Blame Your Lousy Internet on Poles
Susan Crawford

Even if these regulations are fixed — which would be relatively fantastic — it’s still anti-competitive that critical infrastructure is owned by for-profit companies. I don’t mean the poles, now, I mean the wires. But also the poles.

The government built the roads, and people are largely better off because of it: can you imagine having to pay “rent” for the right to drive on your local roads for now and for all eternity? Even if the transaction difficulties were solved (i.e. if technology allowed the private road-builders to charge tolls automatically instead of putting tollbooths everywhere), it would mean that a company can keep charging you the same price forever — or even to raise rates, because there is little to stop a monopoly, even though their costs go down over time.

Luckily we don’t do that for roads and sewers, but somehow we still do it for wires and poles. Regulations to allow big companies to add their own proprietary wires is good, but as long as all the wires are privately owned, there’s a good chance that only the biggest and richest companies will ever enter the market. So maybe it won’t be a monopoly, it’ll be a duopoly or even a menáge-á-tropoly, but the number of competitors will be very limited and that will probably mean high prices.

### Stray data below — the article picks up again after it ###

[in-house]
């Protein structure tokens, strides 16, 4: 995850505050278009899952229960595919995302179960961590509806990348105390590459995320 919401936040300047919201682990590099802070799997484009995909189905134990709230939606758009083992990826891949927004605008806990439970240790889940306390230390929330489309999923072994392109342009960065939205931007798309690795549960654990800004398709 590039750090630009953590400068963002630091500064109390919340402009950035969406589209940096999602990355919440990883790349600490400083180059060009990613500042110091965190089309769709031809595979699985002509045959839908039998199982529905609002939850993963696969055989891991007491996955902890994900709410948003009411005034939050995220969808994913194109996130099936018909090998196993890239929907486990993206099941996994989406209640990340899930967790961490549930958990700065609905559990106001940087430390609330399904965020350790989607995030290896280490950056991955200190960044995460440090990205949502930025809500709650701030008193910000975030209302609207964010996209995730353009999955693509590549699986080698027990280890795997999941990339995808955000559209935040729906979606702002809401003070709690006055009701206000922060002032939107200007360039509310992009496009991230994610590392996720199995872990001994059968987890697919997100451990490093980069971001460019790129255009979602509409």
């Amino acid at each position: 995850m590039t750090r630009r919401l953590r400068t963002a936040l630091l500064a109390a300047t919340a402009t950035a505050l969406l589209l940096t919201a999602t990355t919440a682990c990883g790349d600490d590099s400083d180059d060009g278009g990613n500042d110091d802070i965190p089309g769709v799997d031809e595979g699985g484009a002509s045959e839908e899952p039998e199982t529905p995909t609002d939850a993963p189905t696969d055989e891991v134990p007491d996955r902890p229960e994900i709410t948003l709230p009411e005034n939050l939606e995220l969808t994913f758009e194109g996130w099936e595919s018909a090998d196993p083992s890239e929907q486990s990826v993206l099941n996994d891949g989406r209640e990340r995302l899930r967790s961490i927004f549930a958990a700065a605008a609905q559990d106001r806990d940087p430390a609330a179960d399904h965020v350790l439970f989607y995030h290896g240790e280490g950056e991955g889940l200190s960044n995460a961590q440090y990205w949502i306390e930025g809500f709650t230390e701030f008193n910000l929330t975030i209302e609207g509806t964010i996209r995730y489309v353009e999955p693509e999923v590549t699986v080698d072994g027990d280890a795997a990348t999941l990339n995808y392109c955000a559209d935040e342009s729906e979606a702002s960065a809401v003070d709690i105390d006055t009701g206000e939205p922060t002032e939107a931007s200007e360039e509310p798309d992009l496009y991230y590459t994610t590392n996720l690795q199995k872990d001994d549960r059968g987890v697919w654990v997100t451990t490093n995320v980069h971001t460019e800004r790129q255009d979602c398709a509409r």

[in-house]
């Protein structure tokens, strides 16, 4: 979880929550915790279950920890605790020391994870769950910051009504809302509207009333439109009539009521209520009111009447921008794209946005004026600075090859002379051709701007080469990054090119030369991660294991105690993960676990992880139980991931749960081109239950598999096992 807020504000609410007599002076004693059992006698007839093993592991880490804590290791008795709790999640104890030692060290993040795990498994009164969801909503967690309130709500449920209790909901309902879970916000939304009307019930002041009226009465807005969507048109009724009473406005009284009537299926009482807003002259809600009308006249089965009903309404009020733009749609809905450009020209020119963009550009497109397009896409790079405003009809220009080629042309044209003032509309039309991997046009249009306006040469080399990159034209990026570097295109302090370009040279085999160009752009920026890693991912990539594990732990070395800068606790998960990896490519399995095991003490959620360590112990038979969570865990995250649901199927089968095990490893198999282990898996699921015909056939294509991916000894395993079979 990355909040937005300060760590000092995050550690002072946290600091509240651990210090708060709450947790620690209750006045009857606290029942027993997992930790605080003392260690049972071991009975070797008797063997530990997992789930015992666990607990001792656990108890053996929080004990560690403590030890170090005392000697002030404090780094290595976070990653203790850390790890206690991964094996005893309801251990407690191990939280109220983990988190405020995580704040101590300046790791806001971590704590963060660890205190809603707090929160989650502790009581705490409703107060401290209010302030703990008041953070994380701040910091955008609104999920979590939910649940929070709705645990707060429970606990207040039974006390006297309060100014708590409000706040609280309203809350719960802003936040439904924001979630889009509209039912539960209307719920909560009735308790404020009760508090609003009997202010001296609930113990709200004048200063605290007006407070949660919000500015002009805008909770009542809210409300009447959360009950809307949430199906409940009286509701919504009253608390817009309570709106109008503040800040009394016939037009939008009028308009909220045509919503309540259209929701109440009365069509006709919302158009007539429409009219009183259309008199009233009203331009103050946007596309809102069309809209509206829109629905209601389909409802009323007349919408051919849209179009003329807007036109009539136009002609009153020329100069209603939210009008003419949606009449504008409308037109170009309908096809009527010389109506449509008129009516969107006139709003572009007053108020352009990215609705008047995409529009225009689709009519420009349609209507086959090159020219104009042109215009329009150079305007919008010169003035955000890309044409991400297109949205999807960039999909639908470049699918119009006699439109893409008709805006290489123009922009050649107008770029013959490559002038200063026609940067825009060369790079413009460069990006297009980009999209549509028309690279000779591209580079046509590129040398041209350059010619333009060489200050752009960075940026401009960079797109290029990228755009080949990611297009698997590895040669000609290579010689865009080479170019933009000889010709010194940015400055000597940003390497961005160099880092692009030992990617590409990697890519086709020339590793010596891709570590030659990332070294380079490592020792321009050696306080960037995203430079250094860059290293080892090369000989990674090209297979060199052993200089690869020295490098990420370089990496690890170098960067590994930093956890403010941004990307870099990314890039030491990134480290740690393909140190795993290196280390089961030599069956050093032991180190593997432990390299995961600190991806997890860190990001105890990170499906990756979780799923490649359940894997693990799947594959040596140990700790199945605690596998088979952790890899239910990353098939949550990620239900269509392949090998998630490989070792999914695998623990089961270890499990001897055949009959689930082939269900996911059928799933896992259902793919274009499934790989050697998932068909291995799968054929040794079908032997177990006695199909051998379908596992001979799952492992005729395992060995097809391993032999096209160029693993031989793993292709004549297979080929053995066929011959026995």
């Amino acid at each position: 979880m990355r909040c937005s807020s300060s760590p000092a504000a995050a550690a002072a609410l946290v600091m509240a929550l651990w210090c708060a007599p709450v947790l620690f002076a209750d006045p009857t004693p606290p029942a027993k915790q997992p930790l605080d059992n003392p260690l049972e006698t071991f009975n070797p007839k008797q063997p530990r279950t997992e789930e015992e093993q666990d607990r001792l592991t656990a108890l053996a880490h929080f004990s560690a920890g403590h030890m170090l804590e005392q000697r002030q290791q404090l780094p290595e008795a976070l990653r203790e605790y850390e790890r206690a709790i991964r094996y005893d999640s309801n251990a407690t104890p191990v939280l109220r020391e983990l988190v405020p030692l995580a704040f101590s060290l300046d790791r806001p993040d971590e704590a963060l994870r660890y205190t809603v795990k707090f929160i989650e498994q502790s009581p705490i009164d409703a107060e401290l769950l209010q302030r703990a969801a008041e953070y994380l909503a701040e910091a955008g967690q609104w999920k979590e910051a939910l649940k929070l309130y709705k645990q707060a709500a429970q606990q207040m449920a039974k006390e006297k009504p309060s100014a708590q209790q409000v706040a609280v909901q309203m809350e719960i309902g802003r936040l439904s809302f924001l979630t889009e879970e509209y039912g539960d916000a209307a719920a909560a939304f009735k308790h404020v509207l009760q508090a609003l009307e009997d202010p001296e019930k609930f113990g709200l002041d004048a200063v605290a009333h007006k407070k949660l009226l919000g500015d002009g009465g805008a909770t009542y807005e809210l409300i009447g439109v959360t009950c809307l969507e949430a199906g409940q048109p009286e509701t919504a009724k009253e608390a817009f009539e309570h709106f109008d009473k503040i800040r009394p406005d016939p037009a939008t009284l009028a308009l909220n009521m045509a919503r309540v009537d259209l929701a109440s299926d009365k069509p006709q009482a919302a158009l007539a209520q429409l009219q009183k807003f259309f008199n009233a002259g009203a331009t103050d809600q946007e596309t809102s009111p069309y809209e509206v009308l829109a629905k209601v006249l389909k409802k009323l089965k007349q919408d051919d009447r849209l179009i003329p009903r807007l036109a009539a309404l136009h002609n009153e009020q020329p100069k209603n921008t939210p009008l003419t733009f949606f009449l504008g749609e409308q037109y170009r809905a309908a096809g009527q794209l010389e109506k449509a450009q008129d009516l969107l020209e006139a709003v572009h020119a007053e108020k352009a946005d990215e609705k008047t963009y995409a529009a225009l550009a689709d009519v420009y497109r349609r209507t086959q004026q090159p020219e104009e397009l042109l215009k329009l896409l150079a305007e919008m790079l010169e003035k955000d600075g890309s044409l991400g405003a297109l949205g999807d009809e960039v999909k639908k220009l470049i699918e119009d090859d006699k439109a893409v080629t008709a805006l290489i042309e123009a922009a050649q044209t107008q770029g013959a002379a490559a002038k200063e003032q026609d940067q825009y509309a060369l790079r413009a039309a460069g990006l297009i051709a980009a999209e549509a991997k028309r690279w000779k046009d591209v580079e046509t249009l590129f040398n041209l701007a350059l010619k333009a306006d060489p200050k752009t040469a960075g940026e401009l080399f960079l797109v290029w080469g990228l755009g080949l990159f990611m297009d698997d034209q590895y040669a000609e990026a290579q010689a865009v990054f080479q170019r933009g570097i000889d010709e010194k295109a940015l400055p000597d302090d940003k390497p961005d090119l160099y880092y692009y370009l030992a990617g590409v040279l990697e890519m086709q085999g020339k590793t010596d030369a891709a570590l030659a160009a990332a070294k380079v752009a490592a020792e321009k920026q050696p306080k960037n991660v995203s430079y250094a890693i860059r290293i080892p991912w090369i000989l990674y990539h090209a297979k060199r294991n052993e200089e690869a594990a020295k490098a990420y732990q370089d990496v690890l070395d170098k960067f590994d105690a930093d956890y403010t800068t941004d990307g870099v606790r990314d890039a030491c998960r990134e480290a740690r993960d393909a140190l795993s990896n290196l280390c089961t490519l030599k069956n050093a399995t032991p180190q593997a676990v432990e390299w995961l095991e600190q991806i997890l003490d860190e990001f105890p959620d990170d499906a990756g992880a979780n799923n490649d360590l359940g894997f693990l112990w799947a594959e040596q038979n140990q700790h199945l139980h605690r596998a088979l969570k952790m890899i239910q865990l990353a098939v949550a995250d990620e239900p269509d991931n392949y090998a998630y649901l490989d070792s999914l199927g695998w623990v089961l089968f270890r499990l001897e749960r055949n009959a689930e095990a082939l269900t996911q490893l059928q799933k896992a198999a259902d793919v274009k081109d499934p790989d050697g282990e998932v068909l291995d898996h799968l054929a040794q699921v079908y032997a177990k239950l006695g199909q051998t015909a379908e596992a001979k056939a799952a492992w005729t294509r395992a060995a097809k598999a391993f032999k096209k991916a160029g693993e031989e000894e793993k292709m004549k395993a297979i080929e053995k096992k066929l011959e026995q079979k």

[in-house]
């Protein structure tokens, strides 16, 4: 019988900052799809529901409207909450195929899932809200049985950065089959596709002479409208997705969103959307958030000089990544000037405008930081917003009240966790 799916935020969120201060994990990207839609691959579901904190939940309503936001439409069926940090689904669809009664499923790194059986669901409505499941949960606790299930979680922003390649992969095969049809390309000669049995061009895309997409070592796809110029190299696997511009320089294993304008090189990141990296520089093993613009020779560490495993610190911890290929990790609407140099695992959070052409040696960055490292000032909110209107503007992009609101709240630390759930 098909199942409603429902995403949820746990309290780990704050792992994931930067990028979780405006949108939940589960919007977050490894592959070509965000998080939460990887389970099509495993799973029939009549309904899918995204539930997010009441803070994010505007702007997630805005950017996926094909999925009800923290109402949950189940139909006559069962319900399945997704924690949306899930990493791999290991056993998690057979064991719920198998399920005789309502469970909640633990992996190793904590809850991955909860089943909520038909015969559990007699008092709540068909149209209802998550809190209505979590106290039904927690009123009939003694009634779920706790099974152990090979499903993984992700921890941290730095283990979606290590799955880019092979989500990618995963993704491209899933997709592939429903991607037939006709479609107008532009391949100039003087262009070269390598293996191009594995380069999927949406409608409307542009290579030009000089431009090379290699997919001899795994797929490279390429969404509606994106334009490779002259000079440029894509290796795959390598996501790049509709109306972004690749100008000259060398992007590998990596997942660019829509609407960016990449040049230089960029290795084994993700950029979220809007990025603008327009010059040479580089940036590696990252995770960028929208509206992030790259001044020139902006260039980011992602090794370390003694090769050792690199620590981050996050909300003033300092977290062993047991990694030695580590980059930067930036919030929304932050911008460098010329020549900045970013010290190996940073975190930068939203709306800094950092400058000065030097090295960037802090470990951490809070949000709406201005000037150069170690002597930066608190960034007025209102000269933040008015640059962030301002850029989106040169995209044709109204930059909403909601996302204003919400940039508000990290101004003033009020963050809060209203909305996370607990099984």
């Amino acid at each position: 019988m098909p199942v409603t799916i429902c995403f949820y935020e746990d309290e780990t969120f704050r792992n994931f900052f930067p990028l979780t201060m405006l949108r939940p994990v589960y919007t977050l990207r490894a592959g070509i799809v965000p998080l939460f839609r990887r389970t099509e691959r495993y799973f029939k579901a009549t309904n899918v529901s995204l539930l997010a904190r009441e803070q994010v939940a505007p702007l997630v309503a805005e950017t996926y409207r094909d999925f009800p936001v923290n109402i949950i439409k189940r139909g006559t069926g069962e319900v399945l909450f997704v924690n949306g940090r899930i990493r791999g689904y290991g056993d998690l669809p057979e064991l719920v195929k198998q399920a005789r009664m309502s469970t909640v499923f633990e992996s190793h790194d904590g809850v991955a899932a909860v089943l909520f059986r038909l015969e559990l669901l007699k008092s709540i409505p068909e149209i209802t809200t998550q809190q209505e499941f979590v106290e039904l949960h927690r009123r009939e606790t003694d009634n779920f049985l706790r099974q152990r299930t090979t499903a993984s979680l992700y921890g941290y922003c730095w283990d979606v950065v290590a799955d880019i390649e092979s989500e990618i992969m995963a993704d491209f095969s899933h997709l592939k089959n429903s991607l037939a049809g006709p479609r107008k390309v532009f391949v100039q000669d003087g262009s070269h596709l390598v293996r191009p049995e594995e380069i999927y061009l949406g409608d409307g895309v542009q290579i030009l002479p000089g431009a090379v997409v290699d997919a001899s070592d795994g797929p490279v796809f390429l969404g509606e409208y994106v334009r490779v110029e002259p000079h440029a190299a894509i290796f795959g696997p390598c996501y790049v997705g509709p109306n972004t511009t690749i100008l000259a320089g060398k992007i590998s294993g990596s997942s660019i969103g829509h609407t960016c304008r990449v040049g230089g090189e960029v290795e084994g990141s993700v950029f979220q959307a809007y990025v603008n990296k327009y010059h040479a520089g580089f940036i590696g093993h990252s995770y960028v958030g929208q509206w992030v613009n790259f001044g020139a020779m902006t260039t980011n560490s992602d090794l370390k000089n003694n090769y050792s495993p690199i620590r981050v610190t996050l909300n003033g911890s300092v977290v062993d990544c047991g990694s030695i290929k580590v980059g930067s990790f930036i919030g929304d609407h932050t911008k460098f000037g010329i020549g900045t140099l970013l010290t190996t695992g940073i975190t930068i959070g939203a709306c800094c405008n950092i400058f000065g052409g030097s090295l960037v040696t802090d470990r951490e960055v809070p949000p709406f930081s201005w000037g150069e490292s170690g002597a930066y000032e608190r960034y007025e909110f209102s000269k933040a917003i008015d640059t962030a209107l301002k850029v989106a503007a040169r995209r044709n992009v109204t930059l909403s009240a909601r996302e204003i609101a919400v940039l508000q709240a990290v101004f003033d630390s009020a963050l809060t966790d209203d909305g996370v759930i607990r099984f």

There should be a set of government-owned wires that all the companies can share, paying the same rates. This would allow more competitors, and any profits from line rentals will go into government coffers and ultimately pay for public services. Alternately, the government itself could be an ISP and run the operation at cost. Or, internet could be a free (tax-supported) public service. Instead what happens in America? Laws prohibiting municipalities providing internet service.

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